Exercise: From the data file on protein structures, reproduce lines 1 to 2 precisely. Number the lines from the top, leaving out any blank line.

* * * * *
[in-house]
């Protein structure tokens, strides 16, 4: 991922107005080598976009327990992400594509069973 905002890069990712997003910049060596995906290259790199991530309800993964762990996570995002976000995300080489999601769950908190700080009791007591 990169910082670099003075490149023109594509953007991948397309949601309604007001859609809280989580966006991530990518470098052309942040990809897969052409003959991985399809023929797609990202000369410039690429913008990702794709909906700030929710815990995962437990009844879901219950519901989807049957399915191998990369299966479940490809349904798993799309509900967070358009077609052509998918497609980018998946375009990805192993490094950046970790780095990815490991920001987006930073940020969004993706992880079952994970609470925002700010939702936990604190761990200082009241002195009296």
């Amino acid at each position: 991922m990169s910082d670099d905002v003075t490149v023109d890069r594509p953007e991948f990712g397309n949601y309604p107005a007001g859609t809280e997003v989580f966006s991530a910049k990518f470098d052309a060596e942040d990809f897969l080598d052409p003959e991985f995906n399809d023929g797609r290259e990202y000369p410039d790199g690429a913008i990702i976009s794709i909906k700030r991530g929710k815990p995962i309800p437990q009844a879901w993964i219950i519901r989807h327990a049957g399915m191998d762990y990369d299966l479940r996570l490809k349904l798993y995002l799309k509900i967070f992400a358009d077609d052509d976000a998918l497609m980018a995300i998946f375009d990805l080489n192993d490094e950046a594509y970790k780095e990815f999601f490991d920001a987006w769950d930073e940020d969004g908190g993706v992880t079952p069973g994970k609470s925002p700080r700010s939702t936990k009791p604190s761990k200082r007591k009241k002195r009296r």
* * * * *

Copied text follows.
[in-house]
């Protein structure tokens, strides 16, 4: 991922107005080598976009327990992400594509069973 905002890069990712997003910049060596995906290259790199991530309800993964762990996570995002976000995300080489999601769950908190700080009791007591 990169910082670099003075490149023109594509953007991948397309949601309604007001859609809280989580966006991530990518470098052309942040990809897969052409003959991985399809023929797609990202000369410039690429913008990702794709909906700030929710815990995962437990009844879901219950519901989807049957399915191998990369299966479940490809349904798993799309509900967070358009077609052509998918497609980018998946375009990805192993490094950046970790780095990815490991920001987006930073940020969004993706992880079952994970609470925002700010939702936990604190761990200082009241002195009296």